Speaking about the importance of the deal to Honda, BBC’s employment correspondent Martin Shankleman said, “While a number of struggling companies are imposing pay freezes on their workers, to get employees to accept a pay cut is a significant achievement. It is a measure of the calibre of industrial relations at the plant.”
The role of the unions in imposing the attacks required by big business has been recognised by the Confederation of British Industry (CBI). According to its survey of 300 companies, more than half—55 percent—are planning pay freezes in the next 12 months, and another 4 percent intend to make pay cuts. Three in 10 firms have imposed a recruitment freeze across their entire organisation, while another 31 percent have a partial freeze in place.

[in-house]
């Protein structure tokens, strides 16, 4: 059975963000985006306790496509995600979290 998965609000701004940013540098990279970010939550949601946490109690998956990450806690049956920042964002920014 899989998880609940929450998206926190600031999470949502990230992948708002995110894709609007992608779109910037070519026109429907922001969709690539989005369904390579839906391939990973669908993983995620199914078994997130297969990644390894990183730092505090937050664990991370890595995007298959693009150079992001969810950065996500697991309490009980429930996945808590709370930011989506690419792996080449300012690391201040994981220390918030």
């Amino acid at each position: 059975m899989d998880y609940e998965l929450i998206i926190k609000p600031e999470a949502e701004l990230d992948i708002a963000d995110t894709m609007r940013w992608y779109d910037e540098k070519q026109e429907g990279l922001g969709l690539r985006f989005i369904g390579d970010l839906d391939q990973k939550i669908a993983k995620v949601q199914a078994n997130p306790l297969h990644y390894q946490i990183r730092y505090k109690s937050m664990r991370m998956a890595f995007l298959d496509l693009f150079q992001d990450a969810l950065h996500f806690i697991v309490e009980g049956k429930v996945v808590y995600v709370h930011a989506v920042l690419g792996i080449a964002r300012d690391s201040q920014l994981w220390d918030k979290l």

Commenting on what it called a “revolution in industrial relations,” the Guardian cited the Trades Union Congress’s head of economics, Adam Lent, speaking about the raft of union-company deals to cut jobs, hours or pay.
“That’s always been there,” Lent said. “We had short-time working in the 1970s, and in the 1980s. Unions will be pragmatic, and employers will be pragmatic, just as they always are when times are challenging.”